DALLAS, TX:
LL Woods
Lewisville Lake
WICHITA, KS:
Herman Hill
Oak Park
HAYS, KS:
Frontier Park
PAWHUSKA, OK:
The Lodge
EMPORIA, KS:
Jones Park (east and west)
Peter Pan
TOPEKA, KS:
Lake Shawnee
Crestview
Mighty Shunga (tournament only)
TULSA, OK:
Haikey Creek
Hunter Park
Dovillo
BlackHawk
Chandler Park
McClure
DES MOINES, IA:
Pickard
Walnut Ridge
Big Creek
Grandview
Ewing
LAMONI, IA:
J&B Rolling Hills
MARSHALL, MO:
Indian Foothills
JEFFERSON CITY, MO:
Joseph Miller
JOPLIN, MO:
McClelland Park
COLUMBIA, MO:
Albert Oakland
Indian Hills
ST. LOUIS, MO:
Endicott
Rock Springs
Sioux Passage
Jefferson Barracks
Creve Couer
Quail Ridge
LITTLE ROCK, AR:
Burns Park (blue and red)
SHREVEPORT, LA:
Ford Park
Clyde Fant
BELLEVISTA, AR
Belle Vista
FT. SMITH, AR:
Ben Geren
Bell Park
RUSSELLVILLE, AR:
Russellville
BOWLING GREEN, KY:
Bowling Green Tech
Phil Moore
Basil Griffin
Preston Miller
Lover’s Lane
Kereiakes
Hobson Grove
Ephram White
ALBION, MI:
Victory Park
BATTLE CREEK, MI:
Cold Brook
MILFORD, MI:
Toboggan
Black Locust
DETROIT, MI:
Cass Benton
ANN ARBOR, MI:
Hudson Mills 
KALAMAZOO, MI:
Oshtemo
MADISON, WI:
Hiestand
EVANSVILLE, IN:
Mesker
CROWN POINT, IN:
Lemon Lake Complex (Red, Blue, Gold)
MINNEAPOLIS, MN:
Hyland
Blue Ribbon Pines
Kaposia
Bryant Lake
ROCKFORD, IL:
Anna Page
SPRINGFIELD, IL:
Lincoln Park
JOILET, IL:
West park
PEORIA, IL:
McNaughton Park
Bradley
Northwood
OMAHA, NE:
Seymour Smith
SIOUX FALLS, SD:
Tuthill Park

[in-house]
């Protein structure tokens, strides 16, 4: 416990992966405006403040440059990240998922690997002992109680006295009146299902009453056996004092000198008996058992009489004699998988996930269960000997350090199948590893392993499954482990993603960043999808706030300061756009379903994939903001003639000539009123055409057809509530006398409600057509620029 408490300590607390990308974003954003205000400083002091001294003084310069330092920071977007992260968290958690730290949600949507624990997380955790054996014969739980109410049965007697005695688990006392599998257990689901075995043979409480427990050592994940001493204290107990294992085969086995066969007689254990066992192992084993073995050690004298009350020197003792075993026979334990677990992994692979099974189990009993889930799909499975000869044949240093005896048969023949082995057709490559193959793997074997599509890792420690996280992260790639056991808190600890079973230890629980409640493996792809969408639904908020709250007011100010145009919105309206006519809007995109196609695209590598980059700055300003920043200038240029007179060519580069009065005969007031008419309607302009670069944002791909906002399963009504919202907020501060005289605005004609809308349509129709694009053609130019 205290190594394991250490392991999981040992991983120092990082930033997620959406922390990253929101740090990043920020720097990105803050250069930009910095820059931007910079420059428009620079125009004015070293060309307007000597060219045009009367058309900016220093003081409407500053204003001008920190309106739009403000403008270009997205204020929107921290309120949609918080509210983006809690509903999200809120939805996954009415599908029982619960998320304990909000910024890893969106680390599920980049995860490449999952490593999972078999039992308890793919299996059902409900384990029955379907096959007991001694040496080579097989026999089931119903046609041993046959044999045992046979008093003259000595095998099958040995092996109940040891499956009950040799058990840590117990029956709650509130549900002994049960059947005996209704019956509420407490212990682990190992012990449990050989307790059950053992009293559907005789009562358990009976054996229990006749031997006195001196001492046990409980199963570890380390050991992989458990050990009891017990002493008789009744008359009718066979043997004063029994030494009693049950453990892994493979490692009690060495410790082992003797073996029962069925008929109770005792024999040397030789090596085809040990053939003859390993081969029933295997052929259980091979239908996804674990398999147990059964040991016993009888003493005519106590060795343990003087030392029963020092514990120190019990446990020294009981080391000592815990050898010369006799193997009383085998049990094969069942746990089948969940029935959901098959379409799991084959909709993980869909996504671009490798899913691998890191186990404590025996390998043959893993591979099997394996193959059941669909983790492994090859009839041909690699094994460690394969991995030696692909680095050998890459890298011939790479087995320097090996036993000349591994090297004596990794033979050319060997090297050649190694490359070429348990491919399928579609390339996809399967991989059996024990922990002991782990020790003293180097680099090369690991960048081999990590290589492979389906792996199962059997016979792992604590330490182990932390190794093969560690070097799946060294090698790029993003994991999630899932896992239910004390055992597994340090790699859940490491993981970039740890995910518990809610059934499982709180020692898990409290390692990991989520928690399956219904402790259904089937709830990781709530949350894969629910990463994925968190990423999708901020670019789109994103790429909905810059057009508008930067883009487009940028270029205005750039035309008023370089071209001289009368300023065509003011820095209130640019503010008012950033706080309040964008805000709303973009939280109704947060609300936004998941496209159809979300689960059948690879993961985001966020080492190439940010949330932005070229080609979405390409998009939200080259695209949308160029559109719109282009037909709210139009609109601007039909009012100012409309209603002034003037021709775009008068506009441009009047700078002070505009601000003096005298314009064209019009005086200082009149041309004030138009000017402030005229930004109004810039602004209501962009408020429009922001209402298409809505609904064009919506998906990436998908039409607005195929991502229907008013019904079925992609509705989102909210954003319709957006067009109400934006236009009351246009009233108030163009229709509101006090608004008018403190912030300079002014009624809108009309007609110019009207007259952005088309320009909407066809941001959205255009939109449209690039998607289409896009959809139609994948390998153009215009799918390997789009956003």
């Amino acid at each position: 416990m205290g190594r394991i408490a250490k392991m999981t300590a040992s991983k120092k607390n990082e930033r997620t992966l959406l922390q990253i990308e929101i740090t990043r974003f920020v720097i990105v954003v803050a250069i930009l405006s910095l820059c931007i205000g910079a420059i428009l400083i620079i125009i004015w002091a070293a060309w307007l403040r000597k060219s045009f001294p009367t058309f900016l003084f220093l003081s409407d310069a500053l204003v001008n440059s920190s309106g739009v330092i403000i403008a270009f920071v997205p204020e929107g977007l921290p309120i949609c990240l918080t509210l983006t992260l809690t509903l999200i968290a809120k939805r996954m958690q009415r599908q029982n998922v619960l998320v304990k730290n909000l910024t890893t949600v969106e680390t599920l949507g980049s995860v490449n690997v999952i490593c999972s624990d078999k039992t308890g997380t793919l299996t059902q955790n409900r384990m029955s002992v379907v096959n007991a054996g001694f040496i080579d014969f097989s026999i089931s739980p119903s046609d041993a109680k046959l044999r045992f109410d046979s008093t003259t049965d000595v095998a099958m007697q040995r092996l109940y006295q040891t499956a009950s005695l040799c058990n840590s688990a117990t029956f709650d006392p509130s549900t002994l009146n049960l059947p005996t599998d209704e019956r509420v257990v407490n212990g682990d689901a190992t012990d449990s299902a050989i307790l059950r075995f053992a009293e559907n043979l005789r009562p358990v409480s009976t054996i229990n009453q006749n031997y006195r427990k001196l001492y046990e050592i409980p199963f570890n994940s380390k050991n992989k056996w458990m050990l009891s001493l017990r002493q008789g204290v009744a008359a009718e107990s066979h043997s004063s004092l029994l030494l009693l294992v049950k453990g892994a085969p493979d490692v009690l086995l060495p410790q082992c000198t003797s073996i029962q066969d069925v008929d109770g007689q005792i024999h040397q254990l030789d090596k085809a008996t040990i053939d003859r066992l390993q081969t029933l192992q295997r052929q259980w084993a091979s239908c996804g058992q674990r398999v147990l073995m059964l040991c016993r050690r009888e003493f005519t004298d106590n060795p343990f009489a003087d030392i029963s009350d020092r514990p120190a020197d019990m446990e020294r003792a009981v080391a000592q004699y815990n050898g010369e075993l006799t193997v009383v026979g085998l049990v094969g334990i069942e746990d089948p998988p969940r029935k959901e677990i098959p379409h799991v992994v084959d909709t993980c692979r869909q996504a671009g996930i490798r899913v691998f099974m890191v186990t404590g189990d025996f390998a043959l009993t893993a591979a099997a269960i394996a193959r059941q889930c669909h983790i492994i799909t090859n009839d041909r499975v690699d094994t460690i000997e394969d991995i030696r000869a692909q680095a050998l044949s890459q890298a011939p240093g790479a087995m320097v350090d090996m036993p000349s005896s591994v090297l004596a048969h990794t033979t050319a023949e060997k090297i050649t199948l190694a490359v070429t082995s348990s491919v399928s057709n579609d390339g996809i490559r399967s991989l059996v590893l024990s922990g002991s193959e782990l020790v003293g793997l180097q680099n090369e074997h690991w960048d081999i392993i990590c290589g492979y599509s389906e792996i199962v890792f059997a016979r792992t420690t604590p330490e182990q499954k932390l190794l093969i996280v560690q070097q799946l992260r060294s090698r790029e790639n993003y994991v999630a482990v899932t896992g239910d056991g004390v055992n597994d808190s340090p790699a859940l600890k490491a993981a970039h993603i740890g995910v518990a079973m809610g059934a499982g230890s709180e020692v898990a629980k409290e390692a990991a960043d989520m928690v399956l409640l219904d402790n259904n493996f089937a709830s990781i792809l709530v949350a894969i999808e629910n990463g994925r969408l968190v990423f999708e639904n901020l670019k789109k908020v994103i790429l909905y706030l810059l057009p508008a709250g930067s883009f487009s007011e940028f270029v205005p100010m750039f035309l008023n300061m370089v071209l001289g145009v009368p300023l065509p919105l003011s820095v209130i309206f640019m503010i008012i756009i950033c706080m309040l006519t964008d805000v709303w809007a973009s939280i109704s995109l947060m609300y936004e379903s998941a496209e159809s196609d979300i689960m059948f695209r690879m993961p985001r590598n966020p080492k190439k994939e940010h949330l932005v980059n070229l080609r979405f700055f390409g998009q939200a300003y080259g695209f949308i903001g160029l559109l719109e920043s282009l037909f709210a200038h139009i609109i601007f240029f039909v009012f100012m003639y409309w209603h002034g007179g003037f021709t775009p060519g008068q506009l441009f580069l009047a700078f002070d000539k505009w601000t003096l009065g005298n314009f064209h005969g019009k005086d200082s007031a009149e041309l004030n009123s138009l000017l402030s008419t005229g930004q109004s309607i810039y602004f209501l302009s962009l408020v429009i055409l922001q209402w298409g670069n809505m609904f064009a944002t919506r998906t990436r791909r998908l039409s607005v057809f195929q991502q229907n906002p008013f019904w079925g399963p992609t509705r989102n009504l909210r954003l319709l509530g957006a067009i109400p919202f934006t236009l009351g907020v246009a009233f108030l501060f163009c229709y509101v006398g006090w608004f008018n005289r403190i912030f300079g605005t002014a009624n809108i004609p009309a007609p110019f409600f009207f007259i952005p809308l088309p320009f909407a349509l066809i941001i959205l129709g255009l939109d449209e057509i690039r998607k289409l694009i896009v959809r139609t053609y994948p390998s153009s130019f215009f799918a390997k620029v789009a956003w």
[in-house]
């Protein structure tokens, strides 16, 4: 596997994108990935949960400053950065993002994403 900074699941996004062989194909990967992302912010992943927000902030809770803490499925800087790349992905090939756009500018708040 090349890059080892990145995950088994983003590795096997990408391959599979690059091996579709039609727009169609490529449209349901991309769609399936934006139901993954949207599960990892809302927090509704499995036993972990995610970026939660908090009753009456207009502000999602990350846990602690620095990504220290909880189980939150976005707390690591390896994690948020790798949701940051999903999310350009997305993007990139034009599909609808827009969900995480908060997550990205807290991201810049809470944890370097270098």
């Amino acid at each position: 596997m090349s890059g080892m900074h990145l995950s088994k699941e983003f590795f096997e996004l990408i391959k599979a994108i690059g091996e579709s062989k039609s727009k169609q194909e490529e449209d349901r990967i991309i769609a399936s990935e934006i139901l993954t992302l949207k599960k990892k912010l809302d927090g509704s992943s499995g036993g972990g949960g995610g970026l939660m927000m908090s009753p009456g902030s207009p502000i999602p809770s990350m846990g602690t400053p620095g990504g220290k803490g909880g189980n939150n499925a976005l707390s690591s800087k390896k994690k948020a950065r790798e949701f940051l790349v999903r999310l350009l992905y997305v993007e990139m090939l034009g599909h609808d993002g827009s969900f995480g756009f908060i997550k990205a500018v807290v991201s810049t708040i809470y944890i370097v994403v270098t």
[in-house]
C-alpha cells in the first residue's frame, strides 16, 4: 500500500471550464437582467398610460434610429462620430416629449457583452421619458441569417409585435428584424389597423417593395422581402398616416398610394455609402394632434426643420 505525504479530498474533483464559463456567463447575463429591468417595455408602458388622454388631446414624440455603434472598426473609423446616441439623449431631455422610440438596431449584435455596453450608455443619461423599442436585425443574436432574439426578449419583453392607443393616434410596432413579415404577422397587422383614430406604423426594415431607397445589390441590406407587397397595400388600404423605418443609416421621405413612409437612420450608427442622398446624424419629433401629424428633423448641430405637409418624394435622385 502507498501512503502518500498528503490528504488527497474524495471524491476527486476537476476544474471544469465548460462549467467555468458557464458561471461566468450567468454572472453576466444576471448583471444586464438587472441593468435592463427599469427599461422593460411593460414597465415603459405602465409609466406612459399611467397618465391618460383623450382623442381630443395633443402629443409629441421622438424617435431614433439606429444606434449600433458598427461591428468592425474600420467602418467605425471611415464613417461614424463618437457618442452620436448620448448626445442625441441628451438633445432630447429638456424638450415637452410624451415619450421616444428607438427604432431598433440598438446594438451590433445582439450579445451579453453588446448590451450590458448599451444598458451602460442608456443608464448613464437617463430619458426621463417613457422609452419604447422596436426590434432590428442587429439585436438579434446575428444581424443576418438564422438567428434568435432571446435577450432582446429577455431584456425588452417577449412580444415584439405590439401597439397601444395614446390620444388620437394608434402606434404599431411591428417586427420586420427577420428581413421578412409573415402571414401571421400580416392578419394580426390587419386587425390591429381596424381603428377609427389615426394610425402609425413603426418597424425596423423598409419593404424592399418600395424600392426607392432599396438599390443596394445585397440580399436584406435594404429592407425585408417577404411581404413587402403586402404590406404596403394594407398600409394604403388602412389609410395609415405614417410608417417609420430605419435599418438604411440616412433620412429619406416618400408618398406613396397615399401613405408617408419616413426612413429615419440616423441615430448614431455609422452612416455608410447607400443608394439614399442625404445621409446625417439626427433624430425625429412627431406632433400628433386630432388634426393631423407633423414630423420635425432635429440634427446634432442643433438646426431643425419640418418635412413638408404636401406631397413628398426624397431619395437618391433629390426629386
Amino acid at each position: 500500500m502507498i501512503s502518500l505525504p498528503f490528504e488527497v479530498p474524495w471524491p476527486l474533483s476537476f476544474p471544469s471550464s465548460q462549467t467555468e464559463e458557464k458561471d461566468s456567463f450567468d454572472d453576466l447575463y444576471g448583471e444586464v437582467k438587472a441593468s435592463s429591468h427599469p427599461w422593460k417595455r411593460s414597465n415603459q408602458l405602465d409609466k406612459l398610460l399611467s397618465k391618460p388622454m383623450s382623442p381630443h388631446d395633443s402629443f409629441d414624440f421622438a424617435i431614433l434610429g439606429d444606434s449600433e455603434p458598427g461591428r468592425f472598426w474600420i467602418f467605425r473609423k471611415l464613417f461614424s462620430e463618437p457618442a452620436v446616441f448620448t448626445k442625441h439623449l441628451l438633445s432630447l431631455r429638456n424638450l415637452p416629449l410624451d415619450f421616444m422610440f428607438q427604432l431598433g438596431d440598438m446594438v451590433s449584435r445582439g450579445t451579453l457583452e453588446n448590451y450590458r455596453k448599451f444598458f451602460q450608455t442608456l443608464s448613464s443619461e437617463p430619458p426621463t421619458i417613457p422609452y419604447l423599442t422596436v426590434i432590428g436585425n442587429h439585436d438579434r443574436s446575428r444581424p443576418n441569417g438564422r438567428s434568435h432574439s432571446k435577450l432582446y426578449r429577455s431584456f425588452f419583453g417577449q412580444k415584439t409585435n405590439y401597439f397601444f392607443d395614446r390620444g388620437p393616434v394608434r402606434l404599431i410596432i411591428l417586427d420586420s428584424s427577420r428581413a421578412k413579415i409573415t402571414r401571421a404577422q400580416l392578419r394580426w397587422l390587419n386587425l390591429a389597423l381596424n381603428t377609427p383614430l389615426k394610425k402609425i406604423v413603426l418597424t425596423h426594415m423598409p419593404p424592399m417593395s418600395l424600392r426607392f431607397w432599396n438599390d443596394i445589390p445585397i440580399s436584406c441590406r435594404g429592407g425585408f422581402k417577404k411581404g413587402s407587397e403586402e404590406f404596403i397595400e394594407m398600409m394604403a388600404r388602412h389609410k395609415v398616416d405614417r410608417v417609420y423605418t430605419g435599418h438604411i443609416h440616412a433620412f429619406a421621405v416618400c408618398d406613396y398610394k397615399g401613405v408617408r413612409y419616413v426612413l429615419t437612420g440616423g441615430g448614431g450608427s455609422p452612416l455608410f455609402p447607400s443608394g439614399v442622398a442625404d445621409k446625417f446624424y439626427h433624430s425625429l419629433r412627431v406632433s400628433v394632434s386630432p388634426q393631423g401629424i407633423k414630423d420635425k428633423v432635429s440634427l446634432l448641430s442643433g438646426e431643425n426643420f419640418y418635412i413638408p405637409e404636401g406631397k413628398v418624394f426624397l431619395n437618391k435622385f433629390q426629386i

GRAND FORKS, ND:
Lincoln Park
WINNIPEG, MN:
Happyland
SASKATOON, SK:
Diefenbaker 
GLENDIVE, MT:
Makoshika
BILLINGS, MT:
Diamond X
MISSOULA, MT:
Pattee Canyon
POST FALLS, ID:
Corbin Park
Cherry Hill
Farragut
SPOKANE, WA
Highbridge
Downriver
SEATTLE, WA
Ft. Steilacoom
SeaTac
Lakewood
Lake Fennwick
White River
PORTLAND, OR:
Pier Park
Milo McIver
SAN FRANCISCO, CA
Golden Gate
SANTA CRUZ, CA
DeLaVeaga
WILSONVILLE, CA
Pinto Lake
MONTERREY, CA
Ryan Ranch
Oaks
LOS ANGELES, CA
Oak Grove
La Mirada
Huntington Beach
PHOENIX, AZ
Fountain Hills
SANTA FE, NM
Arroyo Chamiso
LAS VEGAS, NV
Sunset
SALT LAKE CITY, UT
Creekside
ROCK SPRINGS, WY
Rock Springs
DENVER, CO
Johnny Roberts

…many were left behind, but we’re not done yet.

 

How could I forget…

GREATER METRO AREA – KANSAS CITY, MO:
Blue Valley
Smithville Lake
Prairie Center
Wyco
Rosedale
Swope
Pleasant Hill
William Yates
Old Pike
Shawnee Mission
Thornfield
Ted’s Dread
Legacy
California Trail
Blue Springs
Cliff Drive
Waterworks
Parkville
Blue Valley west High School
Centennial 
Riverfront
Pomona Lake
Melvern Lake
Atchison
St. Joseph

 

And now…

MEMPHIS, TN
Shelby Farms
TUPELO, MS
Veteran’s Park
BIRMINGHAM, AL
George Ward 
ATLANTA, GA
Rosewood at Redan
AUGUSTA, GA
IDGC
      Hendrick
      Jackson
      Warner
ROCK HILL, SC
Winthrop Lake Course
Winthrop Gold Minus the rope, and the pressure.
CHARLOTTE, NC
Renaissance
Hornet’s Nest
Charlotte’s Web
Nevin
Reedy
KNOXVILLE, TN
Morningside 
NASHVILLE, TN
Seven Oaks
Cedar Hill
PADUCAH, KY
Stewart Nelson